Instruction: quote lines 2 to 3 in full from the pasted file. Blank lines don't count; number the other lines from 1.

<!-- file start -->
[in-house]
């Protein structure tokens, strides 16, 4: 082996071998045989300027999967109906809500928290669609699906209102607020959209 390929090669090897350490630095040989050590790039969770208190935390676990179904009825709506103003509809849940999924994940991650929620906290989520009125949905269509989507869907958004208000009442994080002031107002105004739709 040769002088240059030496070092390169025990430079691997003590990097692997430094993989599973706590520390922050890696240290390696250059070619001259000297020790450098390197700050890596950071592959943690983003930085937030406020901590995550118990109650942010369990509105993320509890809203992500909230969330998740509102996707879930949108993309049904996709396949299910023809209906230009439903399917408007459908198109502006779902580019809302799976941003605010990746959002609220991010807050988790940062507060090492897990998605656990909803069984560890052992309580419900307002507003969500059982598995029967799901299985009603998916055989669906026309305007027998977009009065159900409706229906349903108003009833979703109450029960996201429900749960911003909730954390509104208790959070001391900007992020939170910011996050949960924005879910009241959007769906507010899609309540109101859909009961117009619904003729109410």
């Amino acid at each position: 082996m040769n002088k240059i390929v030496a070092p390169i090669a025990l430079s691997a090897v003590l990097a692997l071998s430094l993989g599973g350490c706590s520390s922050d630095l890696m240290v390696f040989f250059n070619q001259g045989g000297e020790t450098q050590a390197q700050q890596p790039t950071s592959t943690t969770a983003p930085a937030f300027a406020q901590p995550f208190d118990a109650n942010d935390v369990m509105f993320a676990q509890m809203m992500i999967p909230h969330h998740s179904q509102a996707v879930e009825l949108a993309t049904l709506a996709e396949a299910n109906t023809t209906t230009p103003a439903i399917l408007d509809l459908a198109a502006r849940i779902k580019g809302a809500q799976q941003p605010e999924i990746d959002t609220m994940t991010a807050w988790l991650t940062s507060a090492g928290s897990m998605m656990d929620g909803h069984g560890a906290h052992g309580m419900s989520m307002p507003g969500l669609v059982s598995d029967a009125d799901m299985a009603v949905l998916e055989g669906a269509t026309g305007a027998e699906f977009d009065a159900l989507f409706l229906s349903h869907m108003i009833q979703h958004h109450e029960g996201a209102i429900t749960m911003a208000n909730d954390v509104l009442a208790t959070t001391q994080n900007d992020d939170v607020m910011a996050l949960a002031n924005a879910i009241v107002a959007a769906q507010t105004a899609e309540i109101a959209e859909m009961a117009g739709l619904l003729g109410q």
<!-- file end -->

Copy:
């Protein structure tokens, strides 16, 4: 082996071998045989300027999967109906809500928290669609699906209102607020959209 390929090669090897350490630095040989050590790039969770208190935390676990179904009825709506103003509809849940999924994940991650929620906290989520009125949905269509989507869907958004208000009442994080002031107002105004739709 040769002088240059030496070092390169025990430079691997003590990097692997430094993989599973706590520390922050890696240290390696250059070619001259000297020790450098390197700050890596950071592959943690983003930085937030406020901590995550118990109650942010369990509105993320509890809203992500909230969330998740509102996707879930949108993309049904996709396949299910023809209906230009439903399917408007459908198109502006779902580019809302799976941003605010990746959002609220991010807050988790940062507060090492897990998605656990909803069984560890052992309580419900307002507003969500059982598995029967799901299985009603998916055989669906026309305007027998977009009065159900409706229906349903108003009833979703109450029960996201429900749960911003909730954390509104208790959070001391900007992020939170910011996050949960924005879910009241959007769906507010899609309540109101859909009961117009619904003729109410």
């Amino acid at each position: 082996m040769n002088k240059i390929v030496a070092p390169i090669a025990l430079s691997a090897v003590l990097a692997l071998s430094l993989g599973g350490c706590s520390s922050d630095l890696m240290v390696f040989f250059n070619q001259g045989g000297e020790t450098q050590a390197q700050q890596p790039t950071s592959t943690t969770a983003p930085a937030f300027a406020q901590p995550f208190d118990a109650n942010d935390v369990m509105f993320a676990q509890m809203m992500i999967p909230h969330h998740s179904q509102a996707v879930e009825l949108a993309t049904l709506a996709e396949a299910n109906t023809t209906t230009p103003a439903i399917l408007d509809l459908a198109a502006r849940i779902k580019g809302a809500q799976q941003p605010e999924i990746d959002t609220m994940t991010a807050w988790l991650t940062s507060a090492g928290s897990m998605m656990d929620g909803h069984g560890a906290h052992g309580m419900s989520m307002p507003g969500l669609v059982s598995d029967a009125d799901m299985a009603v949905l998916e055989g669906a269509t026309g305007a027998e699906f977009d009065a159900l989507f409706l229906s349903h869907m108003i009833q979703h958004h109450e029960g996201a209102i429900t749960m911003a208000n909730d954390v509104l009442a208790t959070t001391q994080n900007d992020d939170v607020m910011a996050l949960a002031n924005a879910i009241v107002a959007a769906q507010t105004a899609e309540i109101a959209e859909m009961a117009g739709l619904l003729g109410q």